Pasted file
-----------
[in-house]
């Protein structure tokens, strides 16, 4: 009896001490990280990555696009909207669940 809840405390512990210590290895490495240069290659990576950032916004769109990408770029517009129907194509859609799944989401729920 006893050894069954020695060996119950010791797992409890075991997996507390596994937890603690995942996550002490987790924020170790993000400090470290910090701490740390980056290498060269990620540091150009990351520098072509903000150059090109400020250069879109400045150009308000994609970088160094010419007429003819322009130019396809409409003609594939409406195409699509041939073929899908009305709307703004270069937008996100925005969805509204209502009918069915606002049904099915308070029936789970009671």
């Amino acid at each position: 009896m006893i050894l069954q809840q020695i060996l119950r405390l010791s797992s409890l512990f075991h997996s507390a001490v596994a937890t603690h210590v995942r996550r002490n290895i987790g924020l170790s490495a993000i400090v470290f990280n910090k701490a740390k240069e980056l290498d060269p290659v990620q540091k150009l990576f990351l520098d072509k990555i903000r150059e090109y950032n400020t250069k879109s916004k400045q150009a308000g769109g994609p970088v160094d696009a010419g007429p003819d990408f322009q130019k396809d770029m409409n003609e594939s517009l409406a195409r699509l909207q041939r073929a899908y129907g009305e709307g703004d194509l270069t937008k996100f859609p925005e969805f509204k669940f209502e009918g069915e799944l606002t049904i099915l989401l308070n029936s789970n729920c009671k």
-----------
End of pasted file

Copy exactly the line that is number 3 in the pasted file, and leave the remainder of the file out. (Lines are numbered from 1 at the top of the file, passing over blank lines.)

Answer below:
């Amino acid at each position: 009896m006893i050894l069954q809840q020695i060996l119950r405390l010791s797992s409890l512990f075991h997996s507390a001490v596994a937890t603690h210590v995942r996550r002490n290895i987790g924020l170790s490495a993000i400090v470290f990280n910090k701490a740390k240069e980056l290498d060269p290659v990620q540091k150009l990576f990351l520098d072509k990555i903000r150059e090109y950032n400020t250069k879109s916004k400045q150009a308000g769109g994609p970088v160094d696009a010419g007429p003819d990408f322009q130019k396809d770029m409409n003609e594939s517009l409406a195409r699509l909207q041939r073929a899908y129907g009305e709307g703004d194509l270069t937008k996100f859609p925005e969805f509204k669940f209502e009918g069915e799944l606002t049904i099915l989401l308070n029936s789970n729920c009671k």